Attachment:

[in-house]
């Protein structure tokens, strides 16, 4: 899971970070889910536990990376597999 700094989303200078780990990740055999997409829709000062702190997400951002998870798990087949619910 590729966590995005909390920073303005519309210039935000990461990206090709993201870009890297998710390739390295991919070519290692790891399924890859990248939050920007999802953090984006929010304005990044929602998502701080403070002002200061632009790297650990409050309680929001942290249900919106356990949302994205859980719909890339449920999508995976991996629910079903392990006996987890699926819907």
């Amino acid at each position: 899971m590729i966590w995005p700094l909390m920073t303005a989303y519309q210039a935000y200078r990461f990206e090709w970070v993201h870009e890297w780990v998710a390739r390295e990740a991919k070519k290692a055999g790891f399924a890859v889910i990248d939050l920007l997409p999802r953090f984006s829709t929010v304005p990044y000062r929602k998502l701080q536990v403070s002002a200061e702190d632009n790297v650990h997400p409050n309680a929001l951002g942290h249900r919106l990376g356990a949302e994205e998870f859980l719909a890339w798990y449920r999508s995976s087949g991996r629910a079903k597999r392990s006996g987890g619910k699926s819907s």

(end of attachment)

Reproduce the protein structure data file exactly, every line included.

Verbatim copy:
[in-house]
């Protein structure tokens, strides 16, 4: 899971970070889910536990990376597999 700094989303200078780990990740055999997409829709000062702190997400951002998870798990087949619910 590729966590995005909390920073303005519309210039935000990461990206090709993201870009890297998710390739390295991919070519290692790891399924890859990248939050920007999802953090984006929010304005990044929602998502701080403070002002200061632009790297650990409050309680929001942290249900919106356990949302994205859980719909890339449920999508995976991996629910079903392990006996987890699926819907």
């Amino acid at each position: 899971m590729i966590w995005p700094l909390m920073t303005a989303y519309q210039a935000y200078r990461f990206e090709w970070v993201h870009e890297w780990v998710a390739r390295e990740a991919k070519k290692a055999g790891f399924a890859v889910i990248d939050l920007l997409p999802r953090f984006s829709t929010v304005p990044y000062r929602k998502l701080q536990v403070s002002a200061e702190d632009n790297v650990h997400p409050n309680a929001l951002g942290h249900r919106l990376g356990a949302e994205e998870f859980l719909a890339w798990y449920r999508s995976s087949g991996r629910a079903k597999r392990s006996g987890g619910k699926s819907s």